Full disclosure: After pondering the math and the odds, I sold all my UNXL stock on Friday and most of my July 20 calls and rolled the funds into January 2014 and January 2015 calls at a strike price of 40. I did this for four reasons, some of which may not be applicable, or of interest, to all investors. 1) For tax reasons I did not want to take any more large capital gains this year, so I pushed them off until 2014. 2) By going out to 2015 I convert the gains on those calls to long-term. 3) If UNXL needs an extra few months to execute, I don't want to be on the short end of the expiration date. And, most important, 4) I believe it will take some time for the market to fully perceive and understand UNXL as the tremendous investment opportunity I think it might be. There have been so many negative articles, so much short selling, so many brokerage firms listing it as a top short, and so much bashing of its patents, ethics, management, ability to execute, and ultimate potential, that it may take some time for the company to shake off the tar and feathers and really shine in the eyes of the investment community and move its stock price well into the triple digits. (I endured a similar situation for many frustrating years with Celgene, whose stock price languished below one dollar [adjusted for later stock splits] for its first eight years, and then rarely rose above ten dollars from 1998 until 2003, when the investment community finally began to understand its full potential and have since driven the price up over $115, although it is still underpriced for a stock that will earn $12 a share in 2017, but that's another story.)


Before examining the short side, let me say this to the loyal and devoted longs: Do not be overly concerned that you would, by selling your stock and buying calls, aid the shorts to avoid a squeeze by enabling them to pick up your stock and cover with it. You should realize that, any upside pressure from a squeeze, even at these extreme levels of 44% short, eventually leaks out of the stock over time as more fundamental factors like sales, earnings, market expansion, and growth come to determine value, so if you truly believe in UNXL and its technology and potential, you should want to be in this for the long haul and rise this rocket into the stratosphere. If you instead concentrate on creating a near-term short squeeze through diligent stock retention you may win a very profitable battle but miss out on an immensely lucrative war. The key to amassing real riches in the market is not through day-trading or short-term tactics, but to find a genuine winner and ride it all the way home. Relying on this likelihood, I have only hesitated a bit before writing this article, even though I know it would probably negatively impact the stock and thus devalue my large call position over the short term. Eventually, if you believe in an efficient market, the stock and the calls should bounce back to where they belong. Moreover, I honestly believe that the purpose of writing an article like this should be to educate investors, or at least give them some valid food for thought, and not to try, as some do, to move the market in a direction favorable to the author's personal position.).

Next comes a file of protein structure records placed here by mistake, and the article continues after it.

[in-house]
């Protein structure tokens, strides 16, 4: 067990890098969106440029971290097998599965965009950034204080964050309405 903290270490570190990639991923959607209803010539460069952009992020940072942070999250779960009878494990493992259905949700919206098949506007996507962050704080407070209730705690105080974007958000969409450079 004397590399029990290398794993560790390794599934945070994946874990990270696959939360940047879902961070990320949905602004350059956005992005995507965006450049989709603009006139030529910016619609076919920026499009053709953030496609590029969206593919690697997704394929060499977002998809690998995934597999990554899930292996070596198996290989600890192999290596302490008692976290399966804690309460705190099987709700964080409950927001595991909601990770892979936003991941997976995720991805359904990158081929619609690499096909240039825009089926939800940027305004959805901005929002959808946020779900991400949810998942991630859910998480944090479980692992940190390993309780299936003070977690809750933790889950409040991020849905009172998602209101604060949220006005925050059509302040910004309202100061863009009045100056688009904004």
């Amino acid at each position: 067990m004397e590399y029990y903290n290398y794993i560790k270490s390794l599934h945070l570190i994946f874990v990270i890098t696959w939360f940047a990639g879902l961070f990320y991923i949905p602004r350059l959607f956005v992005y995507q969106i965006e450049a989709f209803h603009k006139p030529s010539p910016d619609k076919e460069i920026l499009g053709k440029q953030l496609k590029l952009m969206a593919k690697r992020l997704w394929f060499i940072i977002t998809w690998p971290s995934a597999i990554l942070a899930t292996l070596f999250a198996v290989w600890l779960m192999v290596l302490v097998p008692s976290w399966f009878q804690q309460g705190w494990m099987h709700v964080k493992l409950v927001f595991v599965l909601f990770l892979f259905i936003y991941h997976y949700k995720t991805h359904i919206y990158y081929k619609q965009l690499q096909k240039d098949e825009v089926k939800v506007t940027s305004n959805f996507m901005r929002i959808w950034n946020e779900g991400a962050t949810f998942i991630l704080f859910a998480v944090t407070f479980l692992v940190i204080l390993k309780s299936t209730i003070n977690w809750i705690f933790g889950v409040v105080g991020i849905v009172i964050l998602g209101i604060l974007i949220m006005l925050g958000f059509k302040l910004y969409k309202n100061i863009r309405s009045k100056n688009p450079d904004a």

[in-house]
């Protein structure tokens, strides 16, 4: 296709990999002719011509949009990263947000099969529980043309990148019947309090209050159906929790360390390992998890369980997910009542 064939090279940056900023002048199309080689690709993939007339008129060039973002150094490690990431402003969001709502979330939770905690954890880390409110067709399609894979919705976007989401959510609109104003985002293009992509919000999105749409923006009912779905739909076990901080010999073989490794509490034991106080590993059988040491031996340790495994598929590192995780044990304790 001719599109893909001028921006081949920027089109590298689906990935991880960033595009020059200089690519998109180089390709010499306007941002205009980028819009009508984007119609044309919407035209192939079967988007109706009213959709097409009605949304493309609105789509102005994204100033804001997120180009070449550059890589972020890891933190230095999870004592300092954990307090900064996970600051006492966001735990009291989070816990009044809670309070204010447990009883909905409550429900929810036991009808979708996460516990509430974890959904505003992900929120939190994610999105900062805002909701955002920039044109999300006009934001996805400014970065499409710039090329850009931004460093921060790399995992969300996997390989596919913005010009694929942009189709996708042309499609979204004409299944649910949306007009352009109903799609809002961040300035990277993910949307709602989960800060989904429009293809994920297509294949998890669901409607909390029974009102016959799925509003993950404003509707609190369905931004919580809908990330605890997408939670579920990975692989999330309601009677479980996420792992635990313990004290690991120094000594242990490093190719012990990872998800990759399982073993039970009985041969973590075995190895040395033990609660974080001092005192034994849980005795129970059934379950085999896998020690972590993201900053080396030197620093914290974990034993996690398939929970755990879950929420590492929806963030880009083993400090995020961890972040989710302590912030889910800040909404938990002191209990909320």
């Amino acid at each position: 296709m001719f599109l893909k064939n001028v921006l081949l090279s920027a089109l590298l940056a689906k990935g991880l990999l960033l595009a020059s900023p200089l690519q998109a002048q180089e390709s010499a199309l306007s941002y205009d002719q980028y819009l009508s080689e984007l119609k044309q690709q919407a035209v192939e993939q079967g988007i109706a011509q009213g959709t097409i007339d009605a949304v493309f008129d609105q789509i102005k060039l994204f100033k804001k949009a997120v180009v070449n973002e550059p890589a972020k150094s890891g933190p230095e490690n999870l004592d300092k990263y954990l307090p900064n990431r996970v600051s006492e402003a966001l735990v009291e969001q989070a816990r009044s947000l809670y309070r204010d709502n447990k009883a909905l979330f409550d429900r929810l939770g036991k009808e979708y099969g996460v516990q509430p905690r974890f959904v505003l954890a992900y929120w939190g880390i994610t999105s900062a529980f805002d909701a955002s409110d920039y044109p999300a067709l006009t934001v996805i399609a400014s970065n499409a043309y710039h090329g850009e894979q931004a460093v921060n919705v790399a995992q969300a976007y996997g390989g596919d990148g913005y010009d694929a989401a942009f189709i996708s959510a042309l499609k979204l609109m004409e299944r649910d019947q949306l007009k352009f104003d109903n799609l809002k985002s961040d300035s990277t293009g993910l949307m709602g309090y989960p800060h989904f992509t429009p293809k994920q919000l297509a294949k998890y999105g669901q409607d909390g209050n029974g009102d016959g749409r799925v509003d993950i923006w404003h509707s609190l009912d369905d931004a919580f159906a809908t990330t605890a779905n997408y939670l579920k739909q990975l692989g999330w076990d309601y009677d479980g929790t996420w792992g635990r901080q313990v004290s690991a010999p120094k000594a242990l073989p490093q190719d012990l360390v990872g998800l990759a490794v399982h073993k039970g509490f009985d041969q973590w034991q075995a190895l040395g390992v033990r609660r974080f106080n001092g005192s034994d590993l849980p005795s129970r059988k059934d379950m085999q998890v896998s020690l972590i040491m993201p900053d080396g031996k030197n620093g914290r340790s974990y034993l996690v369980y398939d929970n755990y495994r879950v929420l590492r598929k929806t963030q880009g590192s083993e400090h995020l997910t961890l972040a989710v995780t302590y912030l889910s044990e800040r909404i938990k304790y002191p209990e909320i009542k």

By a logic similar to that set forth above for the longs, but with less compelling numbers, it does not make sense to be short the stock when you could buy puts. Although those who are bearish on UNXL are in a much better mathematical position to go short here at 27 than they were when the stock was at 10, it is still needlessly risky. When the stock was 10 the shorts might expect a win of 7 bucks if it collapsed to 3, but the potential stock appreciation was up to $60, which was a $50 risk for a $7 gain. Today the risk-reward ratio for going short is more favorable. Based on a potential gap up to 60 in the next month, the risk is 33 points against a potential gain of about 24 if the stock drops all the way to 3, but, at 50-50 probability, still a risk not worth taking.

If you went short at 10 or 15 or 20 and are now in the hole, my point is still the same, as is the math, although I understand the psychology is different, making it far harder to close out the position. Try to get over it. Just acknowledge that you made a costly mistake and cover because you are, if you accept my suppositions, facing 50-50 odds that you stand to lose more than you can possibly gain ($33 vs. $24) within a month or so. Get out, cover, take your loss, and, if you still believe in the short side, buy some puts.

There is no need to pay a lot and go out for a long term for puts. If the company is not able to deliver, that should be apparent by mid-May.